(This is shortened version of a longer essay from the Smithsonian book Living Our Cultures, Sharing Our Heritage: The First Peoples of Alaska.)

Sea, Land, Rivers

The Sugpiaq homeland is large, spanning Prince William Sound, the Kenai Peninsula, Kodiak Island, and the Alaska Peninsula. Our climate is wet and stormy but mild. Massive glaciers flow from the high coastal mountains, but the sea remains unfrozen. Spruce forests cover the eastern areas but dwindle in the west, so that much of Kodiak Island and the Alaska Peninsula are treeless, windswept tundra. Along our coasts you can fish for salmon, halibut and crabs, hunt seals or sea lions, and walk the shore at low tide to collect shellfish and seaweed. Depending on the season you might search out an octopus under beach rocks, gather eggs on a seabird island, pick berries or go hunting in the hills for bears, caribou or deer.

Traditional Sugpiaq hunting depended on the qayaq (kayak) and angyaq (large open boat), both covered with seal or sea lion skins. Ancestral equipment included throwing boards, harpoons and arrows. Many communities today depend on commercial fishing for cash income, but in recent years that industry has faltered. Part of the problem today is the high cost of fuel for boats and home heating. An increasing number of people can no longer afford to stay in the villages and are migrating to cities such as Kodiak and Anchorage.

When the Exxon Valdez oil spill occurred in 1989 people were deeply shocked and depressed. Eleven million gallons of oil poured into Prince William Sound and then drifted west on the wind and currents, polluting fifteen hundred miles of shoreline. The huge spill coincided roughly with the geographic boundaries of the Sugpiaq culture area. Most sea life eventually recovered, but the communities that relied most heavily on fishing and coastal subsistence were disrupted for years and suffered deep economic losses. Today oil can still be found on the beaches, lying just below the rocks and sand. Its pollution still leaches slowly into the sea.

Community and Family

History has proven the Sugpiaq people to be highly resilient, despite the traumatic events of conquest and oppression. Russian traders in search of sea otter furs first conquered and then enslaved the Native population of southern Alaska. In 1784 a force led by Grigorii Shelikhov used guns and cannons to slaughter hundreds of Sugpiaq men, women and children on Kodiak Island. Men were forced to hunt otters in fleets of kayaks, sometimes paddling hundreds of miles and being gone from their homes for months at a time. Others had to provision the Russians with whales, fish and game. Women prepared plant foods, dried fish and clothing for the traders. During these years people suffered from disease and malnutrition. It was a dark, traumatic period when many thousands died.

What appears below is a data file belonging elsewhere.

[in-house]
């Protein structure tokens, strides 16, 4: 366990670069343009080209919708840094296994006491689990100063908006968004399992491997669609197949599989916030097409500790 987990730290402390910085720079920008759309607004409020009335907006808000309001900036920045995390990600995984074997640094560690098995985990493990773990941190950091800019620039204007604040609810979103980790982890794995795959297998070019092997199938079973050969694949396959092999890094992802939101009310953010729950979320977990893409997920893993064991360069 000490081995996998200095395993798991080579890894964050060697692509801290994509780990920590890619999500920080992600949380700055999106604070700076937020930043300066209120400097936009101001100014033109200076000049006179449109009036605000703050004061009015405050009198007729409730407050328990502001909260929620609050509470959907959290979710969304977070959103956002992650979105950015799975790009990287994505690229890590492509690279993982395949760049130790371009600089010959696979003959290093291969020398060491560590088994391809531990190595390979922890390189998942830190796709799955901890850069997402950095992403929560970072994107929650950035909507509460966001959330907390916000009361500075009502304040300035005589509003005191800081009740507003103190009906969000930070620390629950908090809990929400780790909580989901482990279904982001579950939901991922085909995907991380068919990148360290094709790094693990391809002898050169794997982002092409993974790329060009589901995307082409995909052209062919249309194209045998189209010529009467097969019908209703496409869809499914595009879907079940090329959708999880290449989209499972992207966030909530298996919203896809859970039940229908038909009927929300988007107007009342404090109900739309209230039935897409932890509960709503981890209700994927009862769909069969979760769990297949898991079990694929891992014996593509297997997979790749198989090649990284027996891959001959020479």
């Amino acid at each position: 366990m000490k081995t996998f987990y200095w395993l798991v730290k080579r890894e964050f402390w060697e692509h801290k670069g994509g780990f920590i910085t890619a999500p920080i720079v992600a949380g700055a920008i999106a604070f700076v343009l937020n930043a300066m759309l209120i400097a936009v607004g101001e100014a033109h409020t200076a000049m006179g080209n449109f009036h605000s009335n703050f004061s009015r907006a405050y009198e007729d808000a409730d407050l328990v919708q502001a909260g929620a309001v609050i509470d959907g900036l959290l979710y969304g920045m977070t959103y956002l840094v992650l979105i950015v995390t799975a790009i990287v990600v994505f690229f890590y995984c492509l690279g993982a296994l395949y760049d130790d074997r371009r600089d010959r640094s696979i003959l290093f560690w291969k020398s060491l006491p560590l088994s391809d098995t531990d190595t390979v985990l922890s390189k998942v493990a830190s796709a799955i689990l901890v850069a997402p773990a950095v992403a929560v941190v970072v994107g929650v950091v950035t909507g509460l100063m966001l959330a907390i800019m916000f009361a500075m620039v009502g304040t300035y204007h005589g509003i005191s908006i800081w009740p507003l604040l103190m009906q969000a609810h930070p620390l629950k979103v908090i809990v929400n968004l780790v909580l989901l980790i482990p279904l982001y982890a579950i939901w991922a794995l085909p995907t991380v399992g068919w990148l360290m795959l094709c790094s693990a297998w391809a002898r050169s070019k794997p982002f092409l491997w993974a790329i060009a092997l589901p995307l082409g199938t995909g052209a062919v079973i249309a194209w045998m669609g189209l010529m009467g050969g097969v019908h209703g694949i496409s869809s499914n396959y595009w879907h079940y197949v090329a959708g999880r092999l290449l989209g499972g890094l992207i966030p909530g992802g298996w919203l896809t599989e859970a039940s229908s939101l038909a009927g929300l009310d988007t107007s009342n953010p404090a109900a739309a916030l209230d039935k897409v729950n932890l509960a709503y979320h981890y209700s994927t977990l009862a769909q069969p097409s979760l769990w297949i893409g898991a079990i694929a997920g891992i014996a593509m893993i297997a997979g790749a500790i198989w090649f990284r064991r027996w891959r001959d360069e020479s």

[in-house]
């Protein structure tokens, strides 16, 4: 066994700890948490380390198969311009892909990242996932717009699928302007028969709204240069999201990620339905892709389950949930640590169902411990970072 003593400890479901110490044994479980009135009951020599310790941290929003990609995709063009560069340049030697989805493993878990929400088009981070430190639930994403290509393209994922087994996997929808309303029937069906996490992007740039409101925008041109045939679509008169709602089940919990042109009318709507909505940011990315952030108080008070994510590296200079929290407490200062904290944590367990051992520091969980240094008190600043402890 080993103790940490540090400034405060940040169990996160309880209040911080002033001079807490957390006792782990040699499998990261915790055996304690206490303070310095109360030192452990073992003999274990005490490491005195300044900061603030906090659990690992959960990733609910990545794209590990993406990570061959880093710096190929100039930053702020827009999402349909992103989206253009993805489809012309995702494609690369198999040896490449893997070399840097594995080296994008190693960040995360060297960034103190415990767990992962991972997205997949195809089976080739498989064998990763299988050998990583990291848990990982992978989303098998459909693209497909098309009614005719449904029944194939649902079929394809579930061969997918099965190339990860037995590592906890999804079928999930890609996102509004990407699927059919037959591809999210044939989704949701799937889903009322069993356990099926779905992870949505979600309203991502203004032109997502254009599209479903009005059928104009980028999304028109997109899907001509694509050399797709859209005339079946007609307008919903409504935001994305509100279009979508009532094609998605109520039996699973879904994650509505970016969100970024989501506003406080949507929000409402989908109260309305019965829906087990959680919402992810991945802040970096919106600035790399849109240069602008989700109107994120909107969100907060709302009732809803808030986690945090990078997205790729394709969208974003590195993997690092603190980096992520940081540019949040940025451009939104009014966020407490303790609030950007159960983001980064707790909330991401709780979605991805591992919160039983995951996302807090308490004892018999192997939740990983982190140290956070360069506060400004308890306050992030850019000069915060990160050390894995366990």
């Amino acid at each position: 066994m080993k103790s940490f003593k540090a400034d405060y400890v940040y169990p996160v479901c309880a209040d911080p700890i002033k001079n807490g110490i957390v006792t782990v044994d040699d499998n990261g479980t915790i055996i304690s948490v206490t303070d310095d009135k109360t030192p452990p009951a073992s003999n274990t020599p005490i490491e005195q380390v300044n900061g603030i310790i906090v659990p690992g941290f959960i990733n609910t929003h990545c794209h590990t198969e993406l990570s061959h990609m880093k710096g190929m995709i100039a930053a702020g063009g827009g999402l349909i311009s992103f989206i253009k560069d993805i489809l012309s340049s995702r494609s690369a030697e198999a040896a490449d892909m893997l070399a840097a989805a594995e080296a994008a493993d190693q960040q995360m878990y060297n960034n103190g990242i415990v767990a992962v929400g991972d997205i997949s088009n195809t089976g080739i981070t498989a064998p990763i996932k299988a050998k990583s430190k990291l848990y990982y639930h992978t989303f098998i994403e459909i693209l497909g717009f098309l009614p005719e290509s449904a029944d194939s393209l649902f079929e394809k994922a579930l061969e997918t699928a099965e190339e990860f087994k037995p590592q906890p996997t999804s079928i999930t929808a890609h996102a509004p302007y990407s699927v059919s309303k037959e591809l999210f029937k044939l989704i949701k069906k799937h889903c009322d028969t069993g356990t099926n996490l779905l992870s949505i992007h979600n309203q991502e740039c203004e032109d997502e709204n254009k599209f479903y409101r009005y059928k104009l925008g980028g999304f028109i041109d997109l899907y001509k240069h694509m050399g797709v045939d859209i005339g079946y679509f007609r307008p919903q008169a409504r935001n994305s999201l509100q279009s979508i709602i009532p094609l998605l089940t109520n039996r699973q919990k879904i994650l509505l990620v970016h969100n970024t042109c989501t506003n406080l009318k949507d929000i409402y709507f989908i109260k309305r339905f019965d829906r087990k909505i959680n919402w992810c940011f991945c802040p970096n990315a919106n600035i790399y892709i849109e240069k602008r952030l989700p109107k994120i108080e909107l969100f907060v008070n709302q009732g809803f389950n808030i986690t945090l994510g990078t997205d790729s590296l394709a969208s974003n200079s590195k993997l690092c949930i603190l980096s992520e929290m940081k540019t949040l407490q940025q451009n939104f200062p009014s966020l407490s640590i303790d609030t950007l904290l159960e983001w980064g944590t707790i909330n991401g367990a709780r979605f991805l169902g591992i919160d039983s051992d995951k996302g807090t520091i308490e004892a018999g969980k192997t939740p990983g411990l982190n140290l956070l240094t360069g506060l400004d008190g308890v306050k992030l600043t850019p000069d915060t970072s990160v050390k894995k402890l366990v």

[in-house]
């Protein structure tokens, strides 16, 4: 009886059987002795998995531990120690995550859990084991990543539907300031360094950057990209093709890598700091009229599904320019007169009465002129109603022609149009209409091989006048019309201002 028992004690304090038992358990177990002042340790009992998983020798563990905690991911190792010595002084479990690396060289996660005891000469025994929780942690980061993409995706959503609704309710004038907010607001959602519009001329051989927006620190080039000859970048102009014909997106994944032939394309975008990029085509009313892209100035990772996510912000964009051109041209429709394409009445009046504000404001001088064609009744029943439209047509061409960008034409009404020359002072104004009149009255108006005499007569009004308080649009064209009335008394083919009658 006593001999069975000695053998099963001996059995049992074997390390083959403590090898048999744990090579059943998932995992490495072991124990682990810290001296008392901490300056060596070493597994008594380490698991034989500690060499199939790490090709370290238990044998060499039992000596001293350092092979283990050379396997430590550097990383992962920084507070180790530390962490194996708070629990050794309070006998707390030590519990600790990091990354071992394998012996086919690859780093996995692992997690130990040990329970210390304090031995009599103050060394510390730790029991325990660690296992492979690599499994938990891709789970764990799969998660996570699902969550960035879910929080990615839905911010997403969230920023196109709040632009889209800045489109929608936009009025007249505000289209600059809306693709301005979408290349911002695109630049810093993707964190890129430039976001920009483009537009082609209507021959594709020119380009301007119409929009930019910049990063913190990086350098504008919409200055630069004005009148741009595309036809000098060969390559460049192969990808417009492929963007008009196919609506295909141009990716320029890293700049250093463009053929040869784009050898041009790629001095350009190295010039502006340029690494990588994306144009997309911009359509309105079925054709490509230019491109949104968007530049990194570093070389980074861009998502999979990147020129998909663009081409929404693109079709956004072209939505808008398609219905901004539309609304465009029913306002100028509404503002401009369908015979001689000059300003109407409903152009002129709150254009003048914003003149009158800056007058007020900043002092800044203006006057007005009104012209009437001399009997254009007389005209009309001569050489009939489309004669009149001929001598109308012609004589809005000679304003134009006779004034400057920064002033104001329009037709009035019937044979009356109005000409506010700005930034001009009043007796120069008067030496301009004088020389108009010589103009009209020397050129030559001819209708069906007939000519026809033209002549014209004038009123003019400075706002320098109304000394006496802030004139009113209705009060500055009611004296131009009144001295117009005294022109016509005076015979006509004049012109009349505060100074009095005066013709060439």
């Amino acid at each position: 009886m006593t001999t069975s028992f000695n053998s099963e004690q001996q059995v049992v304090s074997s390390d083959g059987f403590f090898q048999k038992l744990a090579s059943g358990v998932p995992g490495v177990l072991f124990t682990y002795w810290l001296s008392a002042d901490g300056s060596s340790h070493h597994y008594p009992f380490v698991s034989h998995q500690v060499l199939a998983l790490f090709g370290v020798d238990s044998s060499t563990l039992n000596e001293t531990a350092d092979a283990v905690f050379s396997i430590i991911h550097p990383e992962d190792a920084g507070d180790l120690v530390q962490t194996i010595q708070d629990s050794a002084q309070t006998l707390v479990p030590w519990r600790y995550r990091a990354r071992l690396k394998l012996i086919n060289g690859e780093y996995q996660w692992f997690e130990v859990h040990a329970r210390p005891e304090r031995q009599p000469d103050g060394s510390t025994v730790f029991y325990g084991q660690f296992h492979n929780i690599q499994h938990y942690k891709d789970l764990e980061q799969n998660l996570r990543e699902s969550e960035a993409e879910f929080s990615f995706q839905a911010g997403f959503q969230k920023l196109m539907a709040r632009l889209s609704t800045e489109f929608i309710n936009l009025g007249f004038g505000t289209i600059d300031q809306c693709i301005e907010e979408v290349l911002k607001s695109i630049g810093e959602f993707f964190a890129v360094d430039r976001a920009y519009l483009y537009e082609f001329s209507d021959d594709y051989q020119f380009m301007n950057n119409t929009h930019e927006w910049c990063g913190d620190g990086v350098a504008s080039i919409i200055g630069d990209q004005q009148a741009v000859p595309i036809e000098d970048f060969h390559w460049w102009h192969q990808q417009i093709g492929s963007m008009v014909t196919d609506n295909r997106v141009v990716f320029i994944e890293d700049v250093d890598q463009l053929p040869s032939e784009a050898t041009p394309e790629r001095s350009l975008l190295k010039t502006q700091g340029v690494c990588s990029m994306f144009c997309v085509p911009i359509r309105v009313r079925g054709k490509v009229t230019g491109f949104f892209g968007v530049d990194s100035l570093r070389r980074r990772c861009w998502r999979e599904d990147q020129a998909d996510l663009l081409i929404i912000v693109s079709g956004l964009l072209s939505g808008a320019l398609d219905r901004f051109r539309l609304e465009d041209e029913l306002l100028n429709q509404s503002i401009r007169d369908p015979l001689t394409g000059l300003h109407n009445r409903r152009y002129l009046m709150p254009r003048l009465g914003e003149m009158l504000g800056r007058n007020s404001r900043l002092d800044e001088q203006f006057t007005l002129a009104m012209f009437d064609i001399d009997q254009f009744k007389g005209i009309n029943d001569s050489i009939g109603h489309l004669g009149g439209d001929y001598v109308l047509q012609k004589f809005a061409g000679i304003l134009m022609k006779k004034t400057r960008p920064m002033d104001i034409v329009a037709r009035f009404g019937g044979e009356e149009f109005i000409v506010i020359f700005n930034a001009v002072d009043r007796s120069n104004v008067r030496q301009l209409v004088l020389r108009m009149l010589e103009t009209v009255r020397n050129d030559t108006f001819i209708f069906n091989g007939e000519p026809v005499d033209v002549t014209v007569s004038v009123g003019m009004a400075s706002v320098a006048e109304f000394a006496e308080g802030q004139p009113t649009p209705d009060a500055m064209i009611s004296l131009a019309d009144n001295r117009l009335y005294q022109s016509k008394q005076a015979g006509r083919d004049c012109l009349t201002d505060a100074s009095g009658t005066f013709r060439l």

After 1818 reform in the management of the Russian-American Company brought some relief. Alaska Natives officially became employees instead of slaves. Atrocities ended, and health care and education systems were put in place. Missionaries of the Russian Orthodox Church were influential in seeking better conditions. The U.S. government took over Alaska in 1867. In the new government and mission schools, children were beaten for speaking either Sugcestun or Russian. Educational policies were aimed at bringing about the assimilation of all to American speech, values and beliefs.

This history created complex feelings about identity. During two hundred years of Western contact and cultural change, Indigenous identity had been devalued and even shamed. The Alaska Native Claims Settlement Act in 1971 put a new twist on the situation. Anyone who had a one-quarter of Native blood was eligible to enroll, meaning that he or she would receive shares in the village and regional Native corporations. This was the first time for many that being Native had any positive benefits. The new opportunity generated tension when people redefined themselves and heard comments such as “He was never a Native before land claims!”

There was much turmoil, infighting, and litigation during the early days of ANCSA. The Kodiak Area Native Association (KANA), a nonprofit established to pursue land claims and later ran Native health and education programs, came under fire. When I became president of KANA in 1983, I was asked to rebuild the organization. Elders advised that the biggest reason for our problems was that people had lost touch with who they were. They didn’t know their history, and the traditional values of sharing and cooperation had been lost. We turned our efforts to cultural rebuilding through dance, traditional arts, kayak building, language renewal, archaeology, oral history, youth-elder programs and more. The idea was to build knowledge, pride, visibility and self-esteem as a pathway for healing. From the beginning we wanted to have a museum and cultural center that people would feel belonged to them and where they could celebrate their culture. The Alutiiq Museum and Archaeological Repository opened its doors in 1995 and has realized the vision we held.

Ceremony and Celebration

Most Sugpiat have a firm belief that if not for the Russian Orthodox Church, the people would have been lost entirely. The population was in serious decline when Orthodox monks traveled to Kodiak in the 1790s. They were shocked at the conditions they saw, and the Church exerted its influence with the czar to ameliorate illegal practices of the Russian-American Company. That is why the Orthodox faith was embraced and why it has persisted so strongly to the present day.